Dorothy L. Sayers, (1893-1957), an Oxford-educated British woman rose to be one of the most celebrated minds of her time, counting among her friends, T.S. Eliot, Charles Williams and C.S. Lewis. Sayers introduced her blue-blooded sleuth Lord Peter Wimsey in 1923 with the publication of Whose Body.
“He became her hero for fourteen volumes of novels and short stories. She also wrote four other novels in collaboration and two serial stories for broadcasting. Writing full time she rose to be the doyen of crime writers and in due course president of the Detection Club. Her work, carefully researched and widely varied, included poetry, the editing of collections with her erudite introductions on the genre, and the translating of the Tristan of Thomas from mediaeval French. “ Excerpted from the author’s biography Dorothy L. Sayers Society website: http://www.sayers.org.uk/dorothy.html
Sayers brings to her Lord Peter mysteries a level of logic, articulation, and distinction that is almost unknown in the current genre. Yet, these novels contain humorous and personable main characters which demand an ongoing loyalty among readers. (Witness the yahoo book discussion club organized in 1998 and still discussing the mysteries online today.)
Strong Poison, the sixth Lord Peter novel introduces readers to Harriet Vane, our detective’s love interest for four of the novels (Strong Poison, Have His Carcase, Gaudy Night, and Busman’s Honeymoon). The novel opens in an English courtroom, Harriet Vane is in the dock, accused of murdering her fiancé and the judge is summing up the case for the jury. Our sleuth Lord Peter Wimsey is only a spectator of the sensational murder trial. In a charming twist on “love at first sight”, Lord Peter falls for the prisoner in the dock and determines, not only to prove Harriet’s innocence, but to marry her afterward.
Providentially, one of the jurors who is an elderly spinster, possesses an iron backbone and won’t be bullied into giving a guilty verdict. A fresh trial is ordered and Lord Peter now has the opportunity to do the impossible, find out who actually “done it” with no evidence of means, motive or opportunity.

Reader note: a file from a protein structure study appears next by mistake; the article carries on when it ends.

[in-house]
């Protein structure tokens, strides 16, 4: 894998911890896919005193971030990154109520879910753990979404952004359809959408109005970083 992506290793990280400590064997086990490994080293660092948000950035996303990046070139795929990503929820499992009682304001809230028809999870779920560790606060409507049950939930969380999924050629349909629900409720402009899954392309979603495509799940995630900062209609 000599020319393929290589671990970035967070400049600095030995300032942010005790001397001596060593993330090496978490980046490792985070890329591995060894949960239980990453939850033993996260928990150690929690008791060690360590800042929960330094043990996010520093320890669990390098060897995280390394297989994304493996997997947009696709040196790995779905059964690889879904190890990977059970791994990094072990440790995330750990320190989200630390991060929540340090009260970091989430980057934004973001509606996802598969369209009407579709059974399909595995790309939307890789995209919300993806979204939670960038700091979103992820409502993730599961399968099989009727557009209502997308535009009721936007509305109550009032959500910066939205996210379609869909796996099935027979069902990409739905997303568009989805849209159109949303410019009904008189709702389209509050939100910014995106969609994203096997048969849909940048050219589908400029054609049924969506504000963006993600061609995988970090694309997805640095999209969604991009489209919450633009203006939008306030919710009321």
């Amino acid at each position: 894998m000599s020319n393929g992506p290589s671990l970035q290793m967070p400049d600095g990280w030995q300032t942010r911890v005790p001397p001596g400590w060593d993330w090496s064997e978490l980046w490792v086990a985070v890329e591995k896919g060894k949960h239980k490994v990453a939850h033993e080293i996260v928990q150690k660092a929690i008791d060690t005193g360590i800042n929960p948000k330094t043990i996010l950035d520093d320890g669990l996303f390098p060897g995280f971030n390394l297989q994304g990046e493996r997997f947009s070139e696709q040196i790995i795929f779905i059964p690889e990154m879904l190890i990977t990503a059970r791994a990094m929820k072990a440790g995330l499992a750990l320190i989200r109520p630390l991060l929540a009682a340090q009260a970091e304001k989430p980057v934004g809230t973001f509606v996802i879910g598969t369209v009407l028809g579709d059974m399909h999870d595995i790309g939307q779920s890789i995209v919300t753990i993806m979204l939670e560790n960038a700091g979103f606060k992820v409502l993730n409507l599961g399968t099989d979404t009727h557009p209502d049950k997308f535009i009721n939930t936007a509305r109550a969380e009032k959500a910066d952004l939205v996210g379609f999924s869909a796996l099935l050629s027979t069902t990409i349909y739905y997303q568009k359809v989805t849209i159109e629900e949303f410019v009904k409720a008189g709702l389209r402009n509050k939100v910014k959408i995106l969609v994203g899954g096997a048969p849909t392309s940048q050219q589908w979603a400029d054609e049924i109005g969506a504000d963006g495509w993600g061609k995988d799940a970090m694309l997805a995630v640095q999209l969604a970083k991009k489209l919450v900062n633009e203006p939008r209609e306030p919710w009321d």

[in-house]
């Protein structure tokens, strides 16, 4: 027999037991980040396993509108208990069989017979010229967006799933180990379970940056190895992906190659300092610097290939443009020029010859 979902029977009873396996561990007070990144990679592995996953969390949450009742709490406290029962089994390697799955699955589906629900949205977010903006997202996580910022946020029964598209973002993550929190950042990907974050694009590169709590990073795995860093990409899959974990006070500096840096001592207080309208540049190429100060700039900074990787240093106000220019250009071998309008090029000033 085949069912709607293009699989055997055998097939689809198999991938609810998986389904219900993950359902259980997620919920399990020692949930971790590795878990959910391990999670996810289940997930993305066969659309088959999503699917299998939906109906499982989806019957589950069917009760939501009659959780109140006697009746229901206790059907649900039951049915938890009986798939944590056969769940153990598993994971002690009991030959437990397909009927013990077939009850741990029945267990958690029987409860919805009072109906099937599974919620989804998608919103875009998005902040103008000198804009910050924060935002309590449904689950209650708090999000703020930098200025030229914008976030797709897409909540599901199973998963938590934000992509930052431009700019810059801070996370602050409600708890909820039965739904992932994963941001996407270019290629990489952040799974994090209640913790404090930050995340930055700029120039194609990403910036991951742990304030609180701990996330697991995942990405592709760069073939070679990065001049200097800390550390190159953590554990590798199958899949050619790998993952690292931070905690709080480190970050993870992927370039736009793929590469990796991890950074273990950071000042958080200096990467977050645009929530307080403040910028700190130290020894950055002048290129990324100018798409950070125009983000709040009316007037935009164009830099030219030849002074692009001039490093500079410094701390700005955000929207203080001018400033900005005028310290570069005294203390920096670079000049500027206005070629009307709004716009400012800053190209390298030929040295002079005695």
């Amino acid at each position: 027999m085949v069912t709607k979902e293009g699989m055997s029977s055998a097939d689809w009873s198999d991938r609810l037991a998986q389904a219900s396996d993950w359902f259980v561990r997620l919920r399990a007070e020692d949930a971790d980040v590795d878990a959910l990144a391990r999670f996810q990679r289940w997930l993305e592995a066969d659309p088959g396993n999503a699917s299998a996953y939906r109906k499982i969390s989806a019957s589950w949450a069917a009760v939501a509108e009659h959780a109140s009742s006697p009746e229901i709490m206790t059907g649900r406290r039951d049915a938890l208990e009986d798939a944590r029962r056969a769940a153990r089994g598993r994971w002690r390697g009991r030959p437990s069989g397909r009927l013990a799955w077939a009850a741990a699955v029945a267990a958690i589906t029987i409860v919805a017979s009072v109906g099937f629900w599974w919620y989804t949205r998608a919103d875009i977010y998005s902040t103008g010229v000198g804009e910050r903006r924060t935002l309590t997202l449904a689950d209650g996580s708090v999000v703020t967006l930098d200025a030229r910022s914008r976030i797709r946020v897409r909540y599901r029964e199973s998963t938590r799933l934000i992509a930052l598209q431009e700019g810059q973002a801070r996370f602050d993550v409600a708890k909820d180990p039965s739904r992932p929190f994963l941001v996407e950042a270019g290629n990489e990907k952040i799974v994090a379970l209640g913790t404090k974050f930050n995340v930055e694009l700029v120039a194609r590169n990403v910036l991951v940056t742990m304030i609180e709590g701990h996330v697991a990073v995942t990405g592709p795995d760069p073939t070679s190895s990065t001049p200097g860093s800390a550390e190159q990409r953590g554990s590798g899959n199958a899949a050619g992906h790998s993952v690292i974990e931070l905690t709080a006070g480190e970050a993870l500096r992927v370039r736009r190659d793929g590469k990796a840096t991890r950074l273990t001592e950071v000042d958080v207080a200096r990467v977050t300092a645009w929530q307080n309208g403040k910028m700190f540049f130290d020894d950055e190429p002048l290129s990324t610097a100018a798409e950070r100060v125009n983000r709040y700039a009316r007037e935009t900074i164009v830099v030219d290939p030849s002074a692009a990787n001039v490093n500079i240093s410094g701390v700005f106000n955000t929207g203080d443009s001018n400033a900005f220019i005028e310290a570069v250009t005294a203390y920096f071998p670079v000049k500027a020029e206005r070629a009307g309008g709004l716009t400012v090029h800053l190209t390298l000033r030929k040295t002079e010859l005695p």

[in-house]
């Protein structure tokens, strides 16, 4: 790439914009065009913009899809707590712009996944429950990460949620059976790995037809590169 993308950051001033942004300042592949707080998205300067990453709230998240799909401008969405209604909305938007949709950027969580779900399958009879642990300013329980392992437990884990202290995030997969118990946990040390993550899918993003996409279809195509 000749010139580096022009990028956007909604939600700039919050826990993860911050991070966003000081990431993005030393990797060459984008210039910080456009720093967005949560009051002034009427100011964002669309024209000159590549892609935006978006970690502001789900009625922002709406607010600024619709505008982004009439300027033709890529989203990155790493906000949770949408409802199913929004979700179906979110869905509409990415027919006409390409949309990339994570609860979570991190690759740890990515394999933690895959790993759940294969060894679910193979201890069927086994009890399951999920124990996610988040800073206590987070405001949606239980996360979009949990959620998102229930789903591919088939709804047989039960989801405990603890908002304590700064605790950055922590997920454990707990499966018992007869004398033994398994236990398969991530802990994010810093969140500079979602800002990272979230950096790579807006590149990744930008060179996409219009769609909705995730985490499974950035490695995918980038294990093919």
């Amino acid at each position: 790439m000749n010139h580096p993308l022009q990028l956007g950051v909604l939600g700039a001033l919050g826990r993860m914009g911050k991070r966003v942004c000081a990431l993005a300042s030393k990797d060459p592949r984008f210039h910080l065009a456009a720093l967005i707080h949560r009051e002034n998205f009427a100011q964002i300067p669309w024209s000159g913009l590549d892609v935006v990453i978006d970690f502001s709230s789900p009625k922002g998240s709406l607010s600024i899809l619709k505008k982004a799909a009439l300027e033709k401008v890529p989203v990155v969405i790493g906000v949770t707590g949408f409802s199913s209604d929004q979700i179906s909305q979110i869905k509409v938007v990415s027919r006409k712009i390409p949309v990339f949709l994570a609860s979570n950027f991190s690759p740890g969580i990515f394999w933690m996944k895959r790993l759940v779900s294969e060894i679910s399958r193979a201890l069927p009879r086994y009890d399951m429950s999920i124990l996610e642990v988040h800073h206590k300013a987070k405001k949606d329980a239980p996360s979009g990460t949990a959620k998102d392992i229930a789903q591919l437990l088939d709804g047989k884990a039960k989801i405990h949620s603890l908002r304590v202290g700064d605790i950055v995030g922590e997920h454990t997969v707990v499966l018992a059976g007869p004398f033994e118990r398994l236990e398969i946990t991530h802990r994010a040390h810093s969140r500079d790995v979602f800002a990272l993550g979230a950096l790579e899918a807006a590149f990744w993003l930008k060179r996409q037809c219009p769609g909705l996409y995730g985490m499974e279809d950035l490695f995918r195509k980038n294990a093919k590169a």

“Wimsey darted off and rushed round to the side-door, from which the jury was emerging. Last of them all, her hat askew and her dragged awkwardly round her shoulders came the elderly spinster. Wimsey dashed up to her and seized her hand…”You’re absolutely right. She didn’t do it, and thank God you stood up to them and gave her another chance!” (p. 37-38)
During the complex investigative process, Lord Peter uses unorthodox methods to uncover the truth, including the services of a member his undercover secretaries bureau, the innocuous Miss Murchison, who is planted to detect in the law office run by the main suspect.
Readers are drawn into the author’s time period -the Golden Age of the 1920’s and 30’s. Wonderful characters abound in these mysteries, Peter’s mum – the Dowager Duchess of Denver, Scotland Yard Chief-Inspector Parker, aristocratic business man and friend, Freddy Arbuthnot, Lord Peter’s brother, Gerald, the Duke of Denver and of course, mystery novelist and prisoner, Harriet Vane.
I never guess “whodunit” or even “How – done – it” and that makes these mysteries a puzzle and a worthwhile challenge.
Complete List of Lord Peter Wimsey mysteries with publication dates:
Whose Body? (1923), Clouds of Witnesses (1926), Unnatural Death (1927), Lord Peter Views the Body (short stories) (1928), The Unpleasantness at the Bellona Club (1929), The Documents in the Case (1930), Strong Poison (1930), Five Red Herrings (1931), Have His Carcase (1932), Hangman’s Holiday (short stories) (1933), Murder Must Advertise (1933), The Nine Tailors (1934), Gaudy Night (1935), Busman’s Honeymoon – written and performed originally as a play (1936).
“The only Christian work is good work, well done”
Dorothy Leigh Sayers